Kate Middleton Debuts New Look in Video Call with Nurses from the Queen's Country Home
The Duchess of Cambridge spoke to a group of nurses on a video call on Tuesday as part of her ongoing Nurses Now campaign
Kate Middleton is praising nurses for their "acts of kindness" as they go the "extra mile" during the ongoing coronavirus pandemic.
On Tuesday, Kate, 39, checked in with a group of nurses at the U.K. hospital where the world's first COVID-19 vaccine was delivered to Margaret Keenan last month.
"You hear time and time again about the amazing things nurses up and down the country are doing — going that extra mile," Kate said during the call. "It's the things that are not part of the training . . . but the things that come from your heart, and I think that's what matters so much now: these acts of kindness to the patients you're looking after."
Kate also debuted a new look for the call. Instead of her usual bouncy blowout, she sported a sleek, straight style. And while she has been wearing printed dresses for most of her calls over the past year, she switched it up with a chic black suit jacket over a white blouse.
Kate took the call from Queen Elizabeth's Sandringham home, which is just a few miles down the road from where William, Kate and their three children are isolating amid lockdown. William and Kate are using the monarch's Norfolk residence for their work while they continue homeschooling Prince George and Princess Charlotte at home. During the chat, a few family photos, including a sweet shot of her and Prince Louis at the Chelsea Flower Show in 2019, were visible in the background.
Among those she chatted with were Caroline Rudd and Judith Smith, who first met when they began training as nurses working at UHCW in 1978 and have come out of retirement to help the NHS with the vaccination program in care homes. They told Kate how proud they were to answer a call from the NHS to re-join the workforce.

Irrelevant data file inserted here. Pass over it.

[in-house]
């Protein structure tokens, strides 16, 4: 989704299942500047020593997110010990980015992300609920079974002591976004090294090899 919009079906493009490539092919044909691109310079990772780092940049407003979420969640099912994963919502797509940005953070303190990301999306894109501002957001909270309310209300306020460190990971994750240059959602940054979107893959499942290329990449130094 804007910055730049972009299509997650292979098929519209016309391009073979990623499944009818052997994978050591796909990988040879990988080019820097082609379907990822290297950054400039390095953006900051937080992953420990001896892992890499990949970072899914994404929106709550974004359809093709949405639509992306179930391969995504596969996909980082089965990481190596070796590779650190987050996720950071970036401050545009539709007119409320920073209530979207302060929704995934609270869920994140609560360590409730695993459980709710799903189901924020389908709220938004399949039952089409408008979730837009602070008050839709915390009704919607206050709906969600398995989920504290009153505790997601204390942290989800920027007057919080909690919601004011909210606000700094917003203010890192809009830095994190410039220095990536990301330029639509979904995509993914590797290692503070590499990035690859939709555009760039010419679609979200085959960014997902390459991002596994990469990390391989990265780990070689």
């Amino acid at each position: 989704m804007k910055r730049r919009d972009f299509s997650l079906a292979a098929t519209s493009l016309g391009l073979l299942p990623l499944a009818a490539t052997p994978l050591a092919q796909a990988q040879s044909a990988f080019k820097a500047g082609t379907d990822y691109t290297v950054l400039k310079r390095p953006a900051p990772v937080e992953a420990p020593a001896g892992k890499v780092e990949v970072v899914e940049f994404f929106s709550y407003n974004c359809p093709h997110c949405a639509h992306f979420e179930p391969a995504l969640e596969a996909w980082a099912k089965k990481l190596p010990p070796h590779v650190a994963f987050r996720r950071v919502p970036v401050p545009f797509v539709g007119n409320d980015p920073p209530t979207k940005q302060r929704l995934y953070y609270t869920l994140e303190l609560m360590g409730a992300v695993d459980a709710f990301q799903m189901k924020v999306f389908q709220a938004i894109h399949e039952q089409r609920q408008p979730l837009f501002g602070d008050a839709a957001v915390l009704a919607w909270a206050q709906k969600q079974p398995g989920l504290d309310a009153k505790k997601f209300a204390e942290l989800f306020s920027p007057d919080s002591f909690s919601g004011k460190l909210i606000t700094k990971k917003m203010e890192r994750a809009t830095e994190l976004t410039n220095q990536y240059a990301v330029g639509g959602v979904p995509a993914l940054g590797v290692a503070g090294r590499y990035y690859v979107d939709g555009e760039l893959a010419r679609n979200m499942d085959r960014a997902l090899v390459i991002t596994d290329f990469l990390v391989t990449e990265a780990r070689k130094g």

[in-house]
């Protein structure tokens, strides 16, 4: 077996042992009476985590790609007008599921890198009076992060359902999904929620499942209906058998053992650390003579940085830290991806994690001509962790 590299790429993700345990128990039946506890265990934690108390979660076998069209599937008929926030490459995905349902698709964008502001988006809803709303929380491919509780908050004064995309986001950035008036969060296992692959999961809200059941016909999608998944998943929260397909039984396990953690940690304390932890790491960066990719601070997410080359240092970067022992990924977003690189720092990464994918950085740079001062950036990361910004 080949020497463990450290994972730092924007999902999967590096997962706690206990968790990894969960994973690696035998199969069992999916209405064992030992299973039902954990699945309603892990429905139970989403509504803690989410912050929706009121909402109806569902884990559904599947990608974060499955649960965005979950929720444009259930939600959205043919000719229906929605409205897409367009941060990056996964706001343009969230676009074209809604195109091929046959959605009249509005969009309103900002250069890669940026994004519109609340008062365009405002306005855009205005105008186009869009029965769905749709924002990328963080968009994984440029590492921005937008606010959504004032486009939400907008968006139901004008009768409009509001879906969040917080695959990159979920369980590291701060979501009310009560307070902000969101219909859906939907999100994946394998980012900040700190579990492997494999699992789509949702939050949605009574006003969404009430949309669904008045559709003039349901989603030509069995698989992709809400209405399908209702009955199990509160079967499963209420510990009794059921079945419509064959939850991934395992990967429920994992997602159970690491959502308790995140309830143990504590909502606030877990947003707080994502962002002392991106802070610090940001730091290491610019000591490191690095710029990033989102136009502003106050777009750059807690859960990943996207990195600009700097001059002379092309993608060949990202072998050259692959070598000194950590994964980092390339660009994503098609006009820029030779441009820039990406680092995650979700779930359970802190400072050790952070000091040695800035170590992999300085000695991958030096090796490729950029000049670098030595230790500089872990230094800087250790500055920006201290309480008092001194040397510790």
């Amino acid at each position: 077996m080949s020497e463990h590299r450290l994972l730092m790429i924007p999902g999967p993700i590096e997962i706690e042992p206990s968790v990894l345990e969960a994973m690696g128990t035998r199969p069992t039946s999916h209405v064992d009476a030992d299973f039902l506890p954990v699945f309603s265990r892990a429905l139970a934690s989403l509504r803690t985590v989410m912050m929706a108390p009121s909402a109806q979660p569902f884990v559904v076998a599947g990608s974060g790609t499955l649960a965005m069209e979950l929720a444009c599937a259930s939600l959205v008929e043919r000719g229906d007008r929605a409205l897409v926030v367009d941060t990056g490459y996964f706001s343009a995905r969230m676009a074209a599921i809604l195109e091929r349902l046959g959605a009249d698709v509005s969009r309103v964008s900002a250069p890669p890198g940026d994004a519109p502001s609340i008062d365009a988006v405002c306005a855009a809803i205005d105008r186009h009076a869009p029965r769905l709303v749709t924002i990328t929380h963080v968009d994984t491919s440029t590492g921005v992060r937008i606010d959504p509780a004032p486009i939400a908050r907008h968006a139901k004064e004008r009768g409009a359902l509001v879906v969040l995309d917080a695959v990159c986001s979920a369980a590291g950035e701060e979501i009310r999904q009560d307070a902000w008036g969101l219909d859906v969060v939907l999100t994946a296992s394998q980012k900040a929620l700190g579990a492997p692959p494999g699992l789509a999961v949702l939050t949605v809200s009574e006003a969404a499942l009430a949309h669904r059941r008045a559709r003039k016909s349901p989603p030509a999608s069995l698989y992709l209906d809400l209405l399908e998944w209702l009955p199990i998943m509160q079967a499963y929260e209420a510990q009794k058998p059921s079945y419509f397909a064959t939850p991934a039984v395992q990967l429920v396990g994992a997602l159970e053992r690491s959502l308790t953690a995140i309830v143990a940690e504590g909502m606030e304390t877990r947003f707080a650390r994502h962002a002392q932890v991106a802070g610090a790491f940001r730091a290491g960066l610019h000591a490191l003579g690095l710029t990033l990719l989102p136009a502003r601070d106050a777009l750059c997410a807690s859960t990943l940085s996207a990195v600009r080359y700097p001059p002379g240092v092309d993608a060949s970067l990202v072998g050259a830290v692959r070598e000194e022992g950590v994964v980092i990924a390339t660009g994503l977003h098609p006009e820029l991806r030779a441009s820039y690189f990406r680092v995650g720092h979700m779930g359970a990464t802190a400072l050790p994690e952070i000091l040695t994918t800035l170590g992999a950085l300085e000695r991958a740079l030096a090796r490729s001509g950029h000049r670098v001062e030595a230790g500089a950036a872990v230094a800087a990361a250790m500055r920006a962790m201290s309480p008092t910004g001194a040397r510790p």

She also heard from Professor Nina Morgan, Chief Nurse and Vasu Lingappa, a Critical Care Outreach Practitioner about caring for critically ill patients and the impact that this can have on staff wellbeing.
Kate and husband Prince William have made it a central theme of their work in the past year to highlight the mental health among carers and frontline staff facing some of the worst of the pandemic.
University Hospitals Coventry and Warwickshire NHS Trust (UHCW) employ 2,428 nurses and midwives, and on December 8, May Parsons, a matron at the Trust, made international headlines after delivering the first COVID-19 vaccine in the world to Margaret Keenan. Since then, a total of 447,329 vaccines have been delivered across the Midlands with more taking place every day.
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During the call, Joe Colby, Lead Nurse for Gastroenterology, also told Princess Kate how he had originally worked in a high street bank before training to become a nurse.
Last week, William and Kate spoke with frontline workers and counsellors about the mental health impact of the COVID-19 crisis.
Kate has been patron of the Nursing Now initiative, which aims to raise the profile of nurses globally, since 2018.